One of the main problems of current heart pumps is the fact that blood can start coagulating when it comes into contact with them. Blood clots can form, which roam around the body and can cause strokes or embolisms. If the surface of the artificial heart pump is given a kind of coating that the body perceives as a "natural" environment, however, blood clots could – at least in theory – be prevented.
The inner surface of natural blood vessels is lined with a layer of endothelial cells, which control the exchange between the blood and body's tissues. Therefore, Empa scientists are now working on an ultra-thin lining made of sticky polymer fibers that are less than a micrometer thick. Living endothelial cells are placed on this "fabric", where they form a monolayer – as they do in all lymphatic and blood vessels. This kind of tissue surface could trick blood cells into thinking the pump is one of the body's own organs. For the endothelial cells to feel at home in the artificial tissue, however, they need to be able to effectively "cling onto" the lining. A simple lining made of polymer fibers is ill-suited.
Electrospinning and living cells
This is where Empa's electrospinning unit comes in. The technique is used to produce polymers, i.e. purely or-ganic and hybrid fibers measuring less than a micrometer in diameter, which makes novel membranes for use in medical engineering, catalysis and filter technology possible. An electric current is applied between a cannula, from which a polymer solution is squeezed, and a counter electrode – and this pulls threads. Thanks to the electric field, the threads twirl until they form a tissue-like membrane. Holding it in your hand, it feels like a wafer-thin, elastic cloth. "The membrane for the heart pump needs to be stable, firm and stretchable in all directions," says Giuseppino Fortunato from the Biomimetic Membranes and Textiles lab. "It really has to withstand a lot." After all, the heart beats around 100,000 times a day.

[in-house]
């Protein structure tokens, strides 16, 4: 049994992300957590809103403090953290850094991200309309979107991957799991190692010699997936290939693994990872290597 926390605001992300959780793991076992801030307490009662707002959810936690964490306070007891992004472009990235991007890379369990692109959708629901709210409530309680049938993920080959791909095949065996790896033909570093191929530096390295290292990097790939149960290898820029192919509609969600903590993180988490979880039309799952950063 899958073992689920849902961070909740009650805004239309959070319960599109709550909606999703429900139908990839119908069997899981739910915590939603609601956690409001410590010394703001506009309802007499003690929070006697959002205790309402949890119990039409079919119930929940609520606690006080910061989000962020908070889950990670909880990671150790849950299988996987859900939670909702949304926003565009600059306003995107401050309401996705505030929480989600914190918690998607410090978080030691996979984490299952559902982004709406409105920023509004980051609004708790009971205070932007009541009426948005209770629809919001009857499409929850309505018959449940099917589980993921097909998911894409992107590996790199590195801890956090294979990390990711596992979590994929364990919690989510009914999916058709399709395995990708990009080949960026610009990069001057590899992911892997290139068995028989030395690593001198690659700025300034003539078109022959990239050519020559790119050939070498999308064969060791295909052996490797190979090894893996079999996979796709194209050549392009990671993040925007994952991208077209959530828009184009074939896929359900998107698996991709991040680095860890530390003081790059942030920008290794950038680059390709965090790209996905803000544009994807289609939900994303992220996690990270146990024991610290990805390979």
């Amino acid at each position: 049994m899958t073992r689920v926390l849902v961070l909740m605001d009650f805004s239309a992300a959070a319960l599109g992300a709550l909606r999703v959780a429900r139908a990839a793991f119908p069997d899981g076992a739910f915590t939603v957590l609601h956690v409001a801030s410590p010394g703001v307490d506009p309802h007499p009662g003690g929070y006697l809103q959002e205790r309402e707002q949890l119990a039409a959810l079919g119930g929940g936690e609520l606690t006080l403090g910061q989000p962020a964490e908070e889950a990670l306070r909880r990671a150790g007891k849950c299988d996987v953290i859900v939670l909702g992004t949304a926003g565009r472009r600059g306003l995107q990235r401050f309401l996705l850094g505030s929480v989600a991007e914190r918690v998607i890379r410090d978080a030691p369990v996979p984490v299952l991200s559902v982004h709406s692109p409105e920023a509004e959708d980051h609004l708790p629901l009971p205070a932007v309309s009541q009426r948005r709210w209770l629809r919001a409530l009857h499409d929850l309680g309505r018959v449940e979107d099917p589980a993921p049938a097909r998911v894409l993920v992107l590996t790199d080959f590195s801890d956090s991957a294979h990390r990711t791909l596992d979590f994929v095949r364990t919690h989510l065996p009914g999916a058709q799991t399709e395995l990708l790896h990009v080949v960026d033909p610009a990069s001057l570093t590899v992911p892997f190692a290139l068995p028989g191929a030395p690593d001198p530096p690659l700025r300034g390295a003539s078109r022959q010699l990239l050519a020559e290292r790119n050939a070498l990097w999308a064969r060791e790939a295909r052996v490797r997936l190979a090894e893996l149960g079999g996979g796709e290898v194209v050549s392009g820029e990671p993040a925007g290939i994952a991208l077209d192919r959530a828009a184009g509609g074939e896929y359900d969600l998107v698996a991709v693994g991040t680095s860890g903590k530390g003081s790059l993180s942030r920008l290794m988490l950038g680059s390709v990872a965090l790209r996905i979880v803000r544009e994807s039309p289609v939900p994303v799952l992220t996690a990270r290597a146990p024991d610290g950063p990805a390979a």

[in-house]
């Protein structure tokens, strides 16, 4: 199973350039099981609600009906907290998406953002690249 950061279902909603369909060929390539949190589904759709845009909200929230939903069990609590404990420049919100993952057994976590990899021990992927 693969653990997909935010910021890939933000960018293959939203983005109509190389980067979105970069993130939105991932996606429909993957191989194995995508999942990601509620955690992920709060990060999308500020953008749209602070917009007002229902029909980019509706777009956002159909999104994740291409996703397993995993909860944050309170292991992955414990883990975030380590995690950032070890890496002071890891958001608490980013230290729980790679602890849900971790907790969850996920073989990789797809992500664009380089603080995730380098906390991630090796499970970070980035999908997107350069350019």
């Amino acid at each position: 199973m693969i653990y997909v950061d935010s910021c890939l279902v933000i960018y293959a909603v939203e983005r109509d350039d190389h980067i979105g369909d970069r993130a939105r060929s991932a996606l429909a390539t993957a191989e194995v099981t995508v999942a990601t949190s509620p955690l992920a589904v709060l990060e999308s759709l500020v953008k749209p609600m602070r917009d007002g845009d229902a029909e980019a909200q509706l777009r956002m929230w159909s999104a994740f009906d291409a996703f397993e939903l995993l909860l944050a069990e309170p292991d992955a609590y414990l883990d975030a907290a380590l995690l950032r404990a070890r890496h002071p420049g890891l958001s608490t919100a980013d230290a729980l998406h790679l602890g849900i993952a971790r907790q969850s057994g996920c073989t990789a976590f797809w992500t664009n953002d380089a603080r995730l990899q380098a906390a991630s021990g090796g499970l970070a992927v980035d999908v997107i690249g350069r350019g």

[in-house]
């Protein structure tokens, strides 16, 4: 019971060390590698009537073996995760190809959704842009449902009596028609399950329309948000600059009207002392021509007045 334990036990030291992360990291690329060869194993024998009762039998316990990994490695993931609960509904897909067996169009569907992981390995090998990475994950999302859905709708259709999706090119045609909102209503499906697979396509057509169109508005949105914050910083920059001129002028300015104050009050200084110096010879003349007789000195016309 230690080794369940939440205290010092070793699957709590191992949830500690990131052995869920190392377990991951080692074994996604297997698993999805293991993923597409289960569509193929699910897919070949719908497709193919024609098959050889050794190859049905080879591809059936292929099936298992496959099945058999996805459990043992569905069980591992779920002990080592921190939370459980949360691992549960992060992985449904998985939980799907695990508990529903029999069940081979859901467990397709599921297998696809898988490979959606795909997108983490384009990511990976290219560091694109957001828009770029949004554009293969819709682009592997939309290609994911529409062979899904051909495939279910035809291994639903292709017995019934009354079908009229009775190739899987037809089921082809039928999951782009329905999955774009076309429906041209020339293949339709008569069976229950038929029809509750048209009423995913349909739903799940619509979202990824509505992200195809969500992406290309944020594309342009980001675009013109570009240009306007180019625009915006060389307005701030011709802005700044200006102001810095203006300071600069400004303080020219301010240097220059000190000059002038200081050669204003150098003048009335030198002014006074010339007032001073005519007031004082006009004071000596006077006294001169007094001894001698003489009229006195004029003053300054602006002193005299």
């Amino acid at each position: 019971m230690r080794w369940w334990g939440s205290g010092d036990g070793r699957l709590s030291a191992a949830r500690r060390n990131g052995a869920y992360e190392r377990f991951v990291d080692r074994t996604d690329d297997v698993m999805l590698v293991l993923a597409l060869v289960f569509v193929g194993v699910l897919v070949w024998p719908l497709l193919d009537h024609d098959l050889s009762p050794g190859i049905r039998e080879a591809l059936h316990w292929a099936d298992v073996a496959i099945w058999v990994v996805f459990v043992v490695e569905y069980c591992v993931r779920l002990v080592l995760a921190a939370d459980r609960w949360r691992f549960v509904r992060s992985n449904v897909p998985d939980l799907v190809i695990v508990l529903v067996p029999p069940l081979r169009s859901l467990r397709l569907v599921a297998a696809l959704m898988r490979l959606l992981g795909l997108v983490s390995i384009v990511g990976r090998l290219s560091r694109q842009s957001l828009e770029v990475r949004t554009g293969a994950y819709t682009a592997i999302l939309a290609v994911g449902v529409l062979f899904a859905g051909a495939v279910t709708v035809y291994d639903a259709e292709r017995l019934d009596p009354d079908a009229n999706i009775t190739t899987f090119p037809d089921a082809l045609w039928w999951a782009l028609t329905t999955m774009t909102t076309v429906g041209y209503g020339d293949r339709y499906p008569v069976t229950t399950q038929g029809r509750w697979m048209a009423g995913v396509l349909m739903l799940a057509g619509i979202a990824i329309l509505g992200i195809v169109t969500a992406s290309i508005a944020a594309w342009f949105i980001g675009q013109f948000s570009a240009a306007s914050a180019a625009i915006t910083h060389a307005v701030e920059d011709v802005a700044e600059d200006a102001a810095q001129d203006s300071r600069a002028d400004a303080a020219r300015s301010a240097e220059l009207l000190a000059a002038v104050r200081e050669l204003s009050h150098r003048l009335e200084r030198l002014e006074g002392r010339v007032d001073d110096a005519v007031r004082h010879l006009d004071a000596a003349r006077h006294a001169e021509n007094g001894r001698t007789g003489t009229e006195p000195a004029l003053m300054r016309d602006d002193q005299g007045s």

Muscle cells form the foundation
This mixed tissue made of fibers and cells can also be produced in the incubator. The Biointerface lab headed by Katharina Maniura is in charge of the cells, using smooth muscle cells that form a cellular structure on the hybrid membrane – as found in natural blood vessels. Endothelial cells are then supposed to settle on this "substructure".